Nowadays compilers are extremely capable of elimiting 'dead' code. But in benchmarking we need some seemingly 'useless' code to do the work we want. For example, to do computation in registers in order to measure instruction latency and throughput. In these cases, we need a mechanism to temporarily disable optimization.

This document keep an up-to-date collections of techniques to temporarily disable compiler optimizations. These techniques are tested on a recent gcc or icc compiler.

## Using volatile

volatile makes compilers be extremely careful (or conservative) on memory load and store of a variable. Most compilers tend to do no optimizations at all (even for proven dead code). So the volatile technique becomes the top 1 used.

For example:

void doTest() {
volatile int a = 0;
a += 1;
}

g++ -std=c++98 -O2 compiles the above code down to

movl   $0x0,-0x4(%rsp) mov -0x4(%rsp),%eax add$0x1,%eax
mov    %eax,-0x4(%rsp)
retq

icpc -std=c++98 -O2 compiles it down to

movl   $0x0,-0x8(%rsp) incl -0x8(%rsp) retq ## Empty assembly Another current weakness of compilers is that they are careful with inline assembly. Some version of gcc and icc tends to leave inline assembly touched variable intact. This becomes the second technique to prevent optimizations. For example, Facebook’s Folly library uses the following doNotOptimizeAway function to prevent optimizing an expression: template <typename T> inline doNotOptimizeAway(T&& datum) { asm volatile ("" : "+r" datum); } void doTest() { int a; doNotOptimizeAway(a = 0); doNotOptimizeAway(a += 16); } icpc -std=c++11 -O2 compiles the above down to movl$0x0,-0x8(%rsp)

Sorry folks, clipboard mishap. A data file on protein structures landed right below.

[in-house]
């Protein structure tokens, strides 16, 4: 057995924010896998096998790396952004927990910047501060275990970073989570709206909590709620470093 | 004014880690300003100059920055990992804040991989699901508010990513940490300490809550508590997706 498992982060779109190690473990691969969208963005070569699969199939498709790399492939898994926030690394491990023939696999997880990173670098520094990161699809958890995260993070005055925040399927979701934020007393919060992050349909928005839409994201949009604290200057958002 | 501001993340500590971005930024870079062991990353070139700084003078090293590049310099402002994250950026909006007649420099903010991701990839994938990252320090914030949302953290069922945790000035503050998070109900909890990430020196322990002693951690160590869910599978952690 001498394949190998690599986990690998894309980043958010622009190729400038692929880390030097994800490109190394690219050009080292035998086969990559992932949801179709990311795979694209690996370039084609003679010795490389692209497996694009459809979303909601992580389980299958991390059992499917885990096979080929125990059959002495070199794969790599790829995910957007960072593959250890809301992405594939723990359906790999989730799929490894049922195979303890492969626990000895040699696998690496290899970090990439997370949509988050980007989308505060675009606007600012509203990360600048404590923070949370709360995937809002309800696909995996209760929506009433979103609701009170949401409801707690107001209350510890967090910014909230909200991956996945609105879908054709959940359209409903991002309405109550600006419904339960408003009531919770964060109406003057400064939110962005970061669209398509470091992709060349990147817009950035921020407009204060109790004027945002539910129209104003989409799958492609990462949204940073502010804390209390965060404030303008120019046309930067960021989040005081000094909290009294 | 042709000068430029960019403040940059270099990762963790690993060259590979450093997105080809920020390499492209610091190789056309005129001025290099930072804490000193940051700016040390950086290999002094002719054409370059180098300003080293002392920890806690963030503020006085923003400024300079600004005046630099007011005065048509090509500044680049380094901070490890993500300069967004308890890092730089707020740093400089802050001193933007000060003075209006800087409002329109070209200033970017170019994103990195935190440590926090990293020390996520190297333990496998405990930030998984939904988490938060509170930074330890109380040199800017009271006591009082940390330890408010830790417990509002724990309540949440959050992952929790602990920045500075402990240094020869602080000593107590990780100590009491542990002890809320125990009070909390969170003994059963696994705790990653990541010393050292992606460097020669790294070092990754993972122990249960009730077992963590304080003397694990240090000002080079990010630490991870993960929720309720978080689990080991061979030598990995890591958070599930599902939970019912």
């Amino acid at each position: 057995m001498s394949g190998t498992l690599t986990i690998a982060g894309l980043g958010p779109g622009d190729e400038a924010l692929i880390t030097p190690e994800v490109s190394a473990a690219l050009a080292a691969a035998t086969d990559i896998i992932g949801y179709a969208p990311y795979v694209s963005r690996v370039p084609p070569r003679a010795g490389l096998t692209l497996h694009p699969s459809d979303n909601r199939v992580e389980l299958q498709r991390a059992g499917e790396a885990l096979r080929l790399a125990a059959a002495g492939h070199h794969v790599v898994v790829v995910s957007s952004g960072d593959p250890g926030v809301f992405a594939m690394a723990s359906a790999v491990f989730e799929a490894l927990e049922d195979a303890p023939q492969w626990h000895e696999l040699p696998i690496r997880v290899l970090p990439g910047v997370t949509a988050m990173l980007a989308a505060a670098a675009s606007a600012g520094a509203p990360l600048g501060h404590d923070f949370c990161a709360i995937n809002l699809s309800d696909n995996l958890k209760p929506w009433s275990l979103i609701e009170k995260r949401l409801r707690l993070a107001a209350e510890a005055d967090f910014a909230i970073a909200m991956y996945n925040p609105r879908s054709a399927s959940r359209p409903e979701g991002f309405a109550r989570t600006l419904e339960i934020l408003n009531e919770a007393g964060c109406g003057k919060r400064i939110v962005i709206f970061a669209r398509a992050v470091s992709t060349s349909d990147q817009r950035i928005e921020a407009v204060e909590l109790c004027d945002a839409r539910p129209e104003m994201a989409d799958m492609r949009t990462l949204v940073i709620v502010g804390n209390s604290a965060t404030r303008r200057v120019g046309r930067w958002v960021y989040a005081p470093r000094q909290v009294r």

mov    -0x8(%rsp),%eax
mov    %eax,-0x8(%rsp)
addl   $0x10,-0x8(%rsp) mov -0x8(%rsp),%edx mov %edx,-0x8(%rsp) incl -0x8(%rsp) mov -0x8(%rsp),%ecx mov %ecx,-0x8(%rsp) retq g++ -std=c++11 -O2 compiles straightly down to xor %eax,%eax add$0x10,%eax
retq
 The +r modifier and the volatile modifier in the assembly is essential. +r means the datum is both read from and write to by the assembly, so compiler can not optimized it out. volatile stops the compiler from removing the empty assembly. If you try =r instead of +r, gcc will optimize it away but icc will keep it.

## Compiler specific pragma

Compilers provides ways to control their optimizer. gcc provides pragma GCC as a way to control temporarily the compiler behavior. By using pragma GCC optimize("O0"), the optimization level can be set to zero, which means absolutely no optimize for gcc.

For example:

#pragma GCC push_options
#pragma GCC optimize("O0")
void doTest() {
int a;
a = 15;
a += 1;
}
#pragma GCC pop_options

g++ -std=c++98 -O2 compiles it straight forwardly down to

movl   $0xf,-0x4(%rsp) addl$0x1,-0x4(%rsp)
retq

icpc -std=c++98 -O2 compiles it down to

sub    $0x10,%rsp movl$0xf,-0x10(%rbp)
mov    \$0x1,%eax
retq
 The above pragma can be replaced by function attribute __attribute__((optimize("O0")))